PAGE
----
Another WRAP Week of Porn Disinformation

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Every year at this time, National White Ribbon Against Pornography (WRAP) Week mobilizes tens of thousands of civic leaders, religious figures, and policy-makers. The goal is to spread lies about the dangers of adult pornography, and its alleged connections with sex trafficking, domestic violence, and child exploitation.
I have written about this cynical, shameful project many times (https://goo.gl/fYS2KE; https://goo.gl/4juJRQ; https://goo.gl/HHkHKo).

Even assuming that many of those involved are well-meaning, this program is a cash cow exploiting people who don’t have a clue about how pornography is actually made, how it is consumed, and how such consumption affects people. WRAP is a disinformation campaign that gathers steam each year, damaging increasing numbers of marriages and everyone’s ordinary legal rights.

This year, I’m writing a different response. For those who mistakenly insist that I am “pro-porn,” here are legitimate problems with porn consumption that I see in my therapy office every week:

Porn as sex ed
Kids and teens starved for information about sex or bodies naturally turn to the primary place that they’re on display: porn. Without parental or school guidance, they have no way to understand that porn does not represent sex as it actually is. Some kids see pretend coercion and believe that it’s real; most young people see sex without preparation, conversation, relaxation, or affection, and think that’s standard.

Porn as aspirational
Adults should know better, but don’t discuss their sexual vision with their partner. What kind of sexual experiences does someone want to have—romantic? Lusty? Rough? Role-playing? Athletic? Without discussion, without the mutual investigation that can yield knowledge about oneself along with one’s partner, too many adults fall back on the imagery that’s so familiar from pornography. Or romance novels. Of course, the sex they’re enacting may not provide the emotional experiences they desire.

Porn as distraction from relationship or personal issues
Life, of course, offers us more problems than we’d like: marital, child-rearing, occupational, health, and the neighbor who refuses to train his “just friendly” dog.

Everyone deals with problems in their own way. For some, escaping into the world of porn is an easy way out. It’s a world of abundance—there’s always enough erections, enough time, enough access, enough enthusiasm. Problems and drudgery just don’t exist in porn-world—no issues with birth control, back pain, crying children, long-simmering conflict about money, or too much alcohol.

If everyone had a supportive partner, the resolution to almost every problem would start with “talk with your mate.” Unfortunately, not everyone is in such a position. And many people who are don’t realize it, or don’t have the skills to take advantage of such a life-affirming resource.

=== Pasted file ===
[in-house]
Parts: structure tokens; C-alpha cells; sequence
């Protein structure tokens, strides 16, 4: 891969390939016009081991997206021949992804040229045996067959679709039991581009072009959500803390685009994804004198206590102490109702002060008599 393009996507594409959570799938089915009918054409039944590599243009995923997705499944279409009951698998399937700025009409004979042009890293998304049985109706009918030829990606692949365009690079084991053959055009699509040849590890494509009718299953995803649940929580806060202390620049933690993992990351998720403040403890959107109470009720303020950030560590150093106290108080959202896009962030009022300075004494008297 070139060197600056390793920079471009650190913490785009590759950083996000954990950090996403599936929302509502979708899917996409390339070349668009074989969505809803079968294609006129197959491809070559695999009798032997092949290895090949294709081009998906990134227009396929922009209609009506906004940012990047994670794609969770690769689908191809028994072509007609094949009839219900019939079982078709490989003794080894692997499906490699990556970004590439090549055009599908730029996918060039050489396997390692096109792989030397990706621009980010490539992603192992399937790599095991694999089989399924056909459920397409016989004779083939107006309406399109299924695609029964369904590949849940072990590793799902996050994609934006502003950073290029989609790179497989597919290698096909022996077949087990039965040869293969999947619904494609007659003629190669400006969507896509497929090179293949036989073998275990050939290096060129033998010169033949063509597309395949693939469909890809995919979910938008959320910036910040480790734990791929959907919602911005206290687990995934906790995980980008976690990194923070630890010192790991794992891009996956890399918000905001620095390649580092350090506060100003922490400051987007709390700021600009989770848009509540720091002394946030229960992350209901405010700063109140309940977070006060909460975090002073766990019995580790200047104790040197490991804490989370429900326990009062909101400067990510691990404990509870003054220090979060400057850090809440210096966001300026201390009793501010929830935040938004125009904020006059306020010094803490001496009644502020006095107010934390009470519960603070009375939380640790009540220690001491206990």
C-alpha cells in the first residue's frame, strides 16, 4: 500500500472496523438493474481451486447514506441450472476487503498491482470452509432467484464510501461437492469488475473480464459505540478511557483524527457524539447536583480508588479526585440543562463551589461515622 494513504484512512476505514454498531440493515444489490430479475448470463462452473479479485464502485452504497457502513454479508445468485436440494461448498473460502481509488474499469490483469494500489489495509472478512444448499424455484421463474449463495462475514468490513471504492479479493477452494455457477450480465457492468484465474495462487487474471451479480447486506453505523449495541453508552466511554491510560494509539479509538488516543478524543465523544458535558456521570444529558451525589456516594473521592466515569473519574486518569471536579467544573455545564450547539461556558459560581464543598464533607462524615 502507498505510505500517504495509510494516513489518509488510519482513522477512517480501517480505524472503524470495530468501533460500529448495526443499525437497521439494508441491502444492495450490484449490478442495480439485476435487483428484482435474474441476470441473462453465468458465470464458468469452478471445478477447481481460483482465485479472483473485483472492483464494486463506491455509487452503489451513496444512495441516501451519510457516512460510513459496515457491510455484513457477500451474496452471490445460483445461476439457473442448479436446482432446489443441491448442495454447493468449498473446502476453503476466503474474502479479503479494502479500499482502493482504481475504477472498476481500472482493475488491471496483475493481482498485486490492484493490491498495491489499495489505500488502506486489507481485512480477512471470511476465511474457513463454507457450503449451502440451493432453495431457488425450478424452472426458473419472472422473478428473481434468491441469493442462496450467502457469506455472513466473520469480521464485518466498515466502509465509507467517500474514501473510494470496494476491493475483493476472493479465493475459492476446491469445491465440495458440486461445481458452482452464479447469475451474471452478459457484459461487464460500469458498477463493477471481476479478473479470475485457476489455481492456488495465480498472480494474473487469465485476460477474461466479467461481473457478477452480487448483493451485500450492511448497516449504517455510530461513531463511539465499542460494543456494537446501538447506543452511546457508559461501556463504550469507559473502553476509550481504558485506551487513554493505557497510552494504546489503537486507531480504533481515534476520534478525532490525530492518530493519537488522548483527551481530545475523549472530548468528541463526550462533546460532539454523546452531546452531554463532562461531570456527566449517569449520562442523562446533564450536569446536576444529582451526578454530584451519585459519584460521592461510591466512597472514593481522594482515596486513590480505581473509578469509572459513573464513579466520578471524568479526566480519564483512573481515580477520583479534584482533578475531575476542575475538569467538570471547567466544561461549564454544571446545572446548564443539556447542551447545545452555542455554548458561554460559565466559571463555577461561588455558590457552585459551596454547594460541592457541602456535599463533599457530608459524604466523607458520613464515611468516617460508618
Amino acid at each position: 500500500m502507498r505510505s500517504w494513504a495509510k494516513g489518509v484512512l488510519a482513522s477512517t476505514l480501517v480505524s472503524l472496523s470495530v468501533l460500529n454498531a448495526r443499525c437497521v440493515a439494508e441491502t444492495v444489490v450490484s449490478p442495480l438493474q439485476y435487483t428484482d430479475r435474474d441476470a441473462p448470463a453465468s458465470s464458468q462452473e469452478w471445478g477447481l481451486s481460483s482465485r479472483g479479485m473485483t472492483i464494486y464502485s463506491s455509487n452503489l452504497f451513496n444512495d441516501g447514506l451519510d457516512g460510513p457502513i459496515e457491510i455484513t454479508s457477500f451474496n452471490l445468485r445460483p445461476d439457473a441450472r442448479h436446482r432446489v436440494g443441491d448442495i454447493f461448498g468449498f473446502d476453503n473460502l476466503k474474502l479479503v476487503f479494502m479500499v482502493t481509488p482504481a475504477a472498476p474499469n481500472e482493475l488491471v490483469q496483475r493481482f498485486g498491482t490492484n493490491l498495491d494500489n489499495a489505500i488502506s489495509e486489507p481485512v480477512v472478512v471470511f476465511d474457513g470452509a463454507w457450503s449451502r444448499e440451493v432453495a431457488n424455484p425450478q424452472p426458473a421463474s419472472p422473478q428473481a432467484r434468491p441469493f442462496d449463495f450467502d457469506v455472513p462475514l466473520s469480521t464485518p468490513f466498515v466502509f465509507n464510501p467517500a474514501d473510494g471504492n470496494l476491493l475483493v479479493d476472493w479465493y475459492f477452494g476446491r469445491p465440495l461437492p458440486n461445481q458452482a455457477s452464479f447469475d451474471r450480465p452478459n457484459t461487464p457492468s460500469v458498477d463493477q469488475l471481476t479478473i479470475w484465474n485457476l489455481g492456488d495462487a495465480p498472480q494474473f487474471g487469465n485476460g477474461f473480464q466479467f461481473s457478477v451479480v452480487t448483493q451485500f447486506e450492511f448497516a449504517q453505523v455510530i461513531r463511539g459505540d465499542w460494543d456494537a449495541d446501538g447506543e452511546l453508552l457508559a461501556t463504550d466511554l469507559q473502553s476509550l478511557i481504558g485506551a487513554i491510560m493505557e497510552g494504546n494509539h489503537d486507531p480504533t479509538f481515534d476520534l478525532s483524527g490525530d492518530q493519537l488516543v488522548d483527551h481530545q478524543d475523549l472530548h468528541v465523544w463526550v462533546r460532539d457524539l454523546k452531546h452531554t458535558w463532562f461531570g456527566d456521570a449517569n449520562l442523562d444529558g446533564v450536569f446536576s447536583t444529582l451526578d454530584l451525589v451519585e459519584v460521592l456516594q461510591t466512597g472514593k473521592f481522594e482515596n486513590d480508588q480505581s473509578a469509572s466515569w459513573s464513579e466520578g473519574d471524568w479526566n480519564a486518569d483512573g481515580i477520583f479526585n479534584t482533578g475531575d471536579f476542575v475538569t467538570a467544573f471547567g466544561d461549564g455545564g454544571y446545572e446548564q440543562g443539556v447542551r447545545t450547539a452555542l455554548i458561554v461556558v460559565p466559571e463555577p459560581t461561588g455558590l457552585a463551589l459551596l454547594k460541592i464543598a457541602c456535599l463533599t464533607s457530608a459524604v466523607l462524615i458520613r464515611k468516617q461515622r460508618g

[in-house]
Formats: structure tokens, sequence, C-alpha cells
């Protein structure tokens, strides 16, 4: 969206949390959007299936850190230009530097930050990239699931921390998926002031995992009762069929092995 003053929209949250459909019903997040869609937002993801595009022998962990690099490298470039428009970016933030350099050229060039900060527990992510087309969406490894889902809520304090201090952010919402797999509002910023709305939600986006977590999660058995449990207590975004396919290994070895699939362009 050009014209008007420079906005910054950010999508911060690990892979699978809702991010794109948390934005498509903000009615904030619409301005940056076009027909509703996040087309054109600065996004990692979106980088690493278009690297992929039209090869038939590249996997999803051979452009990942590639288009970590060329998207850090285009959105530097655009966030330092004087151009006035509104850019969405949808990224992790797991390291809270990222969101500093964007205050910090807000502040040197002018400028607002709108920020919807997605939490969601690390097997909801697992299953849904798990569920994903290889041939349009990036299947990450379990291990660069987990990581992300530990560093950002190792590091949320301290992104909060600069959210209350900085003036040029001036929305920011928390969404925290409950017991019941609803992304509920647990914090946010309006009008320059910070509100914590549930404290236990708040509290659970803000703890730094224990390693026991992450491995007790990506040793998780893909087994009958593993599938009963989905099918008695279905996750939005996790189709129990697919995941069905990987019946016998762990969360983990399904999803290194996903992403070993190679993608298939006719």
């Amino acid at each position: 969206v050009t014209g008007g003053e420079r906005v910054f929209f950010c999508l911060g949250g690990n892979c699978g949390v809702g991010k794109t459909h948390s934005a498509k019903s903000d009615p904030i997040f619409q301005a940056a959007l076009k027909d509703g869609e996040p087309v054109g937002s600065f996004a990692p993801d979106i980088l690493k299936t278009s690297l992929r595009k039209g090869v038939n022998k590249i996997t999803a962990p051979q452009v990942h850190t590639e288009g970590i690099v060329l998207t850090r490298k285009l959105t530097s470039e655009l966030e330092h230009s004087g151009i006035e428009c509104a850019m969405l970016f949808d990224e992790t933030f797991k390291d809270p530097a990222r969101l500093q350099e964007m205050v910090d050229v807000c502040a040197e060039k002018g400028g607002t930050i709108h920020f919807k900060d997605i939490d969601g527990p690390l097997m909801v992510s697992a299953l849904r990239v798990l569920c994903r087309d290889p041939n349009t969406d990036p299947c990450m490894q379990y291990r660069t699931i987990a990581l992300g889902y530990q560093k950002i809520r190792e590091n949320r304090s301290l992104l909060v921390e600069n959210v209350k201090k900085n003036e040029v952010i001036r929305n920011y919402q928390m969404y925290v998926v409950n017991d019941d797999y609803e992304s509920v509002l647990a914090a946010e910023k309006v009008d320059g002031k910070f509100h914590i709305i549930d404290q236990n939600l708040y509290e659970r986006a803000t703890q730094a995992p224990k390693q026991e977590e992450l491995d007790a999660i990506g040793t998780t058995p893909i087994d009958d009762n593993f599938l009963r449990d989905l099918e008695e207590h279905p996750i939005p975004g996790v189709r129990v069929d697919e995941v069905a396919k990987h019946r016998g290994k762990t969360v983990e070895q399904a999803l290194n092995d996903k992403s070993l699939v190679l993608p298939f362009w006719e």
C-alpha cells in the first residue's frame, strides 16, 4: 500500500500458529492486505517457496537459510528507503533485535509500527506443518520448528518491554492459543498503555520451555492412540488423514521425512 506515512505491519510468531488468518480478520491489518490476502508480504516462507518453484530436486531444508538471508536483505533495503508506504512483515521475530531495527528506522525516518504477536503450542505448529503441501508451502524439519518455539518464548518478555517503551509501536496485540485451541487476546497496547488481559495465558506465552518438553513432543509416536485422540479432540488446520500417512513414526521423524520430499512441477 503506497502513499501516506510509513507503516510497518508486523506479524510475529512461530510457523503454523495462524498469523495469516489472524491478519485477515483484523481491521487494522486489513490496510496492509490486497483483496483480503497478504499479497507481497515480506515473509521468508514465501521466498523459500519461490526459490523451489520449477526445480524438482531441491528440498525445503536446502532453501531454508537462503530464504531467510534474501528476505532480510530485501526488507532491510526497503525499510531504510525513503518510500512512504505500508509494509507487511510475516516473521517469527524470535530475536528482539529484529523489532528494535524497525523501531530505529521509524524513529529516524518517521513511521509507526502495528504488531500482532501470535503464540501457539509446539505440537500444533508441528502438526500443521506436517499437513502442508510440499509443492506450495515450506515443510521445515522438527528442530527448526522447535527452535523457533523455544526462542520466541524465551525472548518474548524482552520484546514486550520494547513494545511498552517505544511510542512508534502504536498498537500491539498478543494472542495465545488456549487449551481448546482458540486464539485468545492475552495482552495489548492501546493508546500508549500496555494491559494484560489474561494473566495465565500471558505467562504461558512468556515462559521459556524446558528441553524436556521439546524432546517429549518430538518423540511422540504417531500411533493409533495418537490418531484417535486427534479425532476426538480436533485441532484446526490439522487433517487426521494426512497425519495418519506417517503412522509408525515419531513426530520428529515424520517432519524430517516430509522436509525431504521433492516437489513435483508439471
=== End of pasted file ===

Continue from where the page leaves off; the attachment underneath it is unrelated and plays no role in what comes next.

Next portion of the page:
Porn as medication for emotional issues that need attention
Tens of millions of adults struggle with depression, anxiety, Asperger’s, social inhibition, PTSD, or other emotional issues. While some get excellent help from mental health or medical professionals, many others don’t. Instead, they medicate their problem, variously, with alcohol, shopping, television, gambling, overwork—or watching porn, often hours every week.

One of the major shortcomings of “porn addiction” programs is how little they screen for these psychological problems. And too many psychologists respond to such patients by focussing on the porn (and the partner’s distress) instead of doing a proper different diagnosis that might reveal a deeper, more serious mental health issue.

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All of that said, it’s important to understand that none of this is the fault of porn. The makers and distributors of adult pornography don’t make it for kids, don’t claim that it’s educational, don’t offer it as aspirational, and certainly don’t force anyone to watch it.

Every single way in which porn is misused is the fault of those misusing it. That particularly applies to parents, who recoil in dismay at their kids looking at it, yet refuse to discuss it with them beyond “it’s crap, don’t watch it.”

If kids are left on their own with smartphones that many grownups can barely manage, if adults can’t talk to the adults they’re having sex with, if people with problems can’t direct themselves to the help they need—porn is not responsible.

And for people who can’t remember life before the internet, here’s a reminder: before internet porn, people were damaging themselves, their marriages, and their finances. People were enforcing sexual ignorance and anxiety on their kids, themselves, and each other. Historically, porn didn’t cause the evils of divorce, rape, or child molestation (or war, Communism, or the Plague. It’s the height of cynicism to suddenly blame those things on modern pornography.

If civic activists would focus on the real problems associated with pornography, instead of dragging in unrelated but emotional issues like trafficking, addiction, and child abuse, perhaps we could all work together to increase society’s Porn Literacy—and reduce the actual problems exacerbated by the near-ubiquitous consumption of adult pornograpy.

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